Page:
Joseph Cambria in his own words:
“Those with cool heads that understand how the current system works will, I believe, come to the realization that Ben Bernanke and Sec Treasury Paulson have done an outstanding job in fulfilling their responsibilities by acting intelligently and with foresight so as to avoid the possibility of a full on depression both in the US and the rest of the world.”
Great work. Leave the economics prediction to those who understand economics. The US has been in a depression ever since Ben and Henry went on their stealing spree. Unemployment is around 20%. Inflation around 11%. Real GDP has been falling all that time. Nor is there any sign of recovery. Nor CAN THERE be any recovery without reform. Here is the fools entire screed:
“[Joe Cambria – our in-house trader – takes a hard look at the arguments swirling around government intervention and buyouts in the recent finance fooferaw. It’s not as simple as it looks...]
No one needs another blog post telling him or her what’s been going on in the financial markets. I also don’t need to tell anyone about the caning the Fed and the US Treasury have been getting for the “bailouts” (AIG was a nationalization etc) and how the US is practicing ‘socialism’.
Free market types have been caning the US government for its intervention while the left is suggesting the interventions are being carried out to socialize losses and privatize profits. This is despite the fact that shareholders in these failed firms have lost almost all their investment (ignorance is bliss I guess).
Free market types and intelligent lefties need to understand that the Federal Reserve System was actually created to ensure security for the US financial system and to be a lender of last resort. It is the job – in fact it is a prime function of the Federal Reserve – to prevent during times of financial stress the deflationary impulse that could lead to a very serious recession or depression as a result of debt deflation. The Fed is carrying out its duties in the way meant to assist in liquefying the system, ensuring that institutions which are unable to borrow money can borrow through short term Fed loans during the crisis. In other words the Fed and other major central banks are trying to provide ample liquidity to the system during such times of stress.
Those with cool heads that understand how the current system works will, I believe, come to the realization that Ben Bernanke and Sec Treasury Paulson have done an outstanding job in fulfilling their responsibilities by acting intelligently and with foresight so as to avoid the possibility of a full on depression both in the US and the rest of the world. I think given time the history books will judge these two men very highly.
People have suggested that the US authorities are in the process of creating new levels of moral hazard, which in my mind is frankly hard to see and doesn’t hold up to close examination. The Equity owners in all these firms have lost their capital. Sure the bondholders come out a little better but imagine having to sit around wondering if your loan money will be returned while the Fed’s managers liquidate AIG; people forget the Fed now ranks ahead as creditor. The management of all these firms have lost their jobs and most of their net worth. I can’t see an argument for moral hazard through the way the Fed and Treasury have conducted their activities. In fact I see the US taxpayer walking away with a big profit as a result of the Fed’s AIG loan terms and conditions.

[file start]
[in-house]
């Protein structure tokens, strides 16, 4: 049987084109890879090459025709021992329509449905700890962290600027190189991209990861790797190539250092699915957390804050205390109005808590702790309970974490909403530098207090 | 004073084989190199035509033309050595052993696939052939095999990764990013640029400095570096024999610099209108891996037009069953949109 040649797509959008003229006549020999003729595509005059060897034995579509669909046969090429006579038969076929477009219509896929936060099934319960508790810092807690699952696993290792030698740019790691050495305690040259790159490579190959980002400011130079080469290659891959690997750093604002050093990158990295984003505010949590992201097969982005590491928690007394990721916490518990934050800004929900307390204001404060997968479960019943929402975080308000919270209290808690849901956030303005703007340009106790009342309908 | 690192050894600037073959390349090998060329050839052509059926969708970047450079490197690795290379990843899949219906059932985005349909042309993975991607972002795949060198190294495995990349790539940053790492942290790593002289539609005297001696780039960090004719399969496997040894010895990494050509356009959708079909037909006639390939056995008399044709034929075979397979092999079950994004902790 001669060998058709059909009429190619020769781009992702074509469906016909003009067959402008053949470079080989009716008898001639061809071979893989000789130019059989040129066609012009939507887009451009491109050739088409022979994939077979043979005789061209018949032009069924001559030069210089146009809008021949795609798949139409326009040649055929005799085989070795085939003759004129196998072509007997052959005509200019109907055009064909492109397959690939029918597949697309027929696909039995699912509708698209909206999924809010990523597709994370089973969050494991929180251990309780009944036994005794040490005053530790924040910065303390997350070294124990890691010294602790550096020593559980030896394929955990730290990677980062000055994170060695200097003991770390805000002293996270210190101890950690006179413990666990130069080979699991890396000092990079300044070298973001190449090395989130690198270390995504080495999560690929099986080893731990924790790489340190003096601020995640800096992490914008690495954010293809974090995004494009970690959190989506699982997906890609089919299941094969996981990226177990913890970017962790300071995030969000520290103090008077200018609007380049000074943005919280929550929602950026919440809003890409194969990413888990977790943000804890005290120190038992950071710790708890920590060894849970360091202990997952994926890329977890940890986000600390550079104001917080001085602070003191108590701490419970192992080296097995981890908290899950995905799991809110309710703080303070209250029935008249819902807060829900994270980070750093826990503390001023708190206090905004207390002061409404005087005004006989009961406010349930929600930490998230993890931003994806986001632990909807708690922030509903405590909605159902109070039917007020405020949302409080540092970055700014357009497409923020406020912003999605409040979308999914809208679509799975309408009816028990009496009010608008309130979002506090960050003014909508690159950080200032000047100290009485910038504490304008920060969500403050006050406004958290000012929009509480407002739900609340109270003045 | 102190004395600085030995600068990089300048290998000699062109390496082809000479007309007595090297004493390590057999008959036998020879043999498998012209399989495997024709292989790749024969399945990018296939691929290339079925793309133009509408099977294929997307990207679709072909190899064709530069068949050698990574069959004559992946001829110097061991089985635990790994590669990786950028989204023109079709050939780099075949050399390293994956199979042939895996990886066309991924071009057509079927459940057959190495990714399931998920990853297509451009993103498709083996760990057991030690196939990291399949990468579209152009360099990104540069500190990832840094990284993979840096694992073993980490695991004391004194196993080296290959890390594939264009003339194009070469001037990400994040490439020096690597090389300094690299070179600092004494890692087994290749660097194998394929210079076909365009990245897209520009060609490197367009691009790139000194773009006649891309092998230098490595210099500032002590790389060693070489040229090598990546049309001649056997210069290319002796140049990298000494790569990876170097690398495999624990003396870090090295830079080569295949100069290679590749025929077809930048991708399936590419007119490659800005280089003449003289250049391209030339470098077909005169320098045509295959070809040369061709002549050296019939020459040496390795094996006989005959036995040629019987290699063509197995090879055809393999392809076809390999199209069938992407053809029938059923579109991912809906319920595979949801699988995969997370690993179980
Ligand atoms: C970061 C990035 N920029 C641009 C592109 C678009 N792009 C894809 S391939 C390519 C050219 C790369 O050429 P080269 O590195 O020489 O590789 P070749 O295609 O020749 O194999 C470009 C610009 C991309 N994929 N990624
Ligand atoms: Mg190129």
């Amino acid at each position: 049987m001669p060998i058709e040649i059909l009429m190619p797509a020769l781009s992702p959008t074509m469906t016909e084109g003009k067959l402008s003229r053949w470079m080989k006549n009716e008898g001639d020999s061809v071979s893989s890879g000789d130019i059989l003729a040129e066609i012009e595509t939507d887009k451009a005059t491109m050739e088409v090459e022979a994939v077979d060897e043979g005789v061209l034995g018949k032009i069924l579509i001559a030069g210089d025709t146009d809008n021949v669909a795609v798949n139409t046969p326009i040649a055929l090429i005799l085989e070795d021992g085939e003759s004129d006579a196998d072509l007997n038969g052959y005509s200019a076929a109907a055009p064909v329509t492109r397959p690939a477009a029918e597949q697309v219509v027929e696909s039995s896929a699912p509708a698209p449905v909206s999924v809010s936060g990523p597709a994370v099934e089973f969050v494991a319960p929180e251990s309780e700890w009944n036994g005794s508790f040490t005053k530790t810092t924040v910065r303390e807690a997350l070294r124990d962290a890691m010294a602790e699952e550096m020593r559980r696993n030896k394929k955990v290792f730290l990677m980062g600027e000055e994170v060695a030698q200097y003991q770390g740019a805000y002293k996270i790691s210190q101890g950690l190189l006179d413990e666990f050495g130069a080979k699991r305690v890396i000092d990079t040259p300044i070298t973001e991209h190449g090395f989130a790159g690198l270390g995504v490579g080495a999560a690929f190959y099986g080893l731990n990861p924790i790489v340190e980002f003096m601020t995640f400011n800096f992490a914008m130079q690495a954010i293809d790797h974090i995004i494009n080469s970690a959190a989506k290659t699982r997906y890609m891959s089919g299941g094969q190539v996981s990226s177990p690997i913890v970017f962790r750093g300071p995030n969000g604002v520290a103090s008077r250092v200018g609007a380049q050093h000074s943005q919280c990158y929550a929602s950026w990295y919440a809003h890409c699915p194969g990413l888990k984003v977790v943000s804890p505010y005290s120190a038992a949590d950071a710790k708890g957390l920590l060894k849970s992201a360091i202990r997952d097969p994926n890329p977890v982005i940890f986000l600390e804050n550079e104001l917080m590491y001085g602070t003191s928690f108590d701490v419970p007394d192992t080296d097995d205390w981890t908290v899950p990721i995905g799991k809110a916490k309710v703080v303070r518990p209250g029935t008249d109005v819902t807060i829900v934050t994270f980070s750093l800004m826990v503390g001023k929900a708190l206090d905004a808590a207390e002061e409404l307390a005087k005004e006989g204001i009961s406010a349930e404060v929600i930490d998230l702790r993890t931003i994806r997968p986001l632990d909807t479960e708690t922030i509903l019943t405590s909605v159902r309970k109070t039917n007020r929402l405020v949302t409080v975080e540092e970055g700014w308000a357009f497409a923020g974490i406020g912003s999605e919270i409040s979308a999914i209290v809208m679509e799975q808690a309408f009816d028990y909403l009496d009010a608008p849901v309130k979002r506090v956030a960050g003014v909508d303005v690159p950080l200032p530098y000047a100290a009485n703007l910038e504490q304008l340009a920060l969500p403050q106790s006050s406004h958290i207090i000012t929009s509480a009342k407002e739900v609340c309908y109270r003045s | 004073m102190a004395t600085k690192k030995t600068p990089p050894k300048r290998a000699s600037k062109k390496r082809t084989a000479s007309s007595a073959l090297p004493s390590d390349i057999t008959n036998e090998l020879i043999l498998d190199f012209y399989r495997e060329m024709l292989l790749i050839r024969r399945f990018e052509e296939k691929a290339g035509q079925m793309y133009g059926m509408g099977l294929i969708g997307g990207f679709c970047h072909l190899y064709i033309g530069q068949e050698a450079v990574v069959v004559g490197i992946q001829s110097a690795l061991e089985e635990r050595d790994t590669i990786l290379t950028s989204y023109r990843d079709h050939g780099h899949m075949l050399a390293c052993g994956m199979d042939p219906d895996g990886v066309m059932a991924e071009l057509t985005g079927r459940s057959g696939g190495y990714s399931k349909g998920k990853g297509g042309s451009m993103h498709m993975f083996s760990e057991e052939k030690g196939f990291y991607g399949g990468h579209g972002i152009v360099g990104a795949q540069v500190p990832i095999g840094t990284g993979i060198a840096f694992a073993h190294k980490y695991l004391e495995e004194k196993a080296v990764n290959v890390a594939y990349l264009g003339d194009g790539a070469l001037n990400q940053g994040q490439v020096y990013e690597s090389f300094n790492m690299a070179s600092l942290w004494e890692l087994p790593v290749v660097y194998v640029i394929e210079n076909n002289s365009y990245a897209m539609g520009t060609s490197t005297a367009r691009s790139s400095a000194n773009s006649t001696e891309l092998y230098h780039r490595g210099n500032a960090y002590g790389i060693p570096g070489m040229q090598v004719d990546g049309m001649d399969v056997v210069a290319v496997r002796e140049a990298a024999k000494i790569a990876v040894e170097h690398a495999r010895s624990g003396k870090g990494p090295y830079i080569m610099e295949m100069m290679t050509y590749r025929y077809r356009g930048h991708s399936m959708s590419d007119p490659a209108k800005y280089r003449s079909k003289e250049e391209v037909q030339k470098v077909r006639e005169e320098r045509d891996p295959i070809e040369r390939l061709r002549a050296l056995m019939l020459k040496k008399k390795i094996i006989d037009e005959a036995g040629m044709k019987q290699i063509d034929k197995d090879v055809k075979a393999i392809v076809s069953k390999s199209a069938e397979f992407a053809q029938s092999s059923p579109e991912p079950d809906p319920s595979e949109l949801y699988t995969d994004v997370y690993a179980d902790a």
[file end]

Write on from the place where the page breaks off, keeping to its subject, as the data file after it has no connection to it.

However, I am quite conflicted with the Resolution Trust type bailout that was announced on Friday and which we should hear more about early this week. I believe the basics of the deal is that the Treasury will create a structure whereby banks and some other financial institutions will sell the toxic waste held on their books through a reverse auction process. The main objective is to clear the banking system of nearly all the radioactive crap so as to help the banks start lending again. I can understand the misgivings free market types have about this arrangement and I can also see how lefties would argue this is a bailout of the rich and wealthy Wall Street types.
Even so, the cost of this proposed rescue package would be quite small if the US and the world went into depression. And that’s the trade off: act now and contain the costs or act when the US and possibly the rest of the world is in depression.
People are now suggesting we need to look at ways of adding more regulation – even more than before. The inference is that somehow more bureaucracy than we have at present will somehow rescue us from future financial crises. It won’t and the suggestion is pure nonsense. Financial crises will be with us forever. In any event Wall Street is about to be history, as Morgan Stanley and Goldman Sachs will not exist in their present form; they will merge or die. It’s clear that the Fed and the US Treasury prefer to see universal banks rather than investment banks in the post crisis world. Ironically investment banks came about as the result of depression era regulation that demanded a separation of traditional commercial banking and investment banking businesses. Universal banks will likely be much more capitalized and carry less risk than before. However both Citigroup and UBS (a Swiss bank) – which are both considered universal banks – have suffered huge losses too.
If people think speculation will be curtailed in a post crisis world think again. Traders will simply move to boutique type operations funded through equity such as hedge funds. We’ll still hear about a 30-year-old making a 50 million dollar bonus in a year, although not at banks so much. They will simply be operating out of hedge funds.”
Now just as an alternative here is someone who actually knows what they are talking about.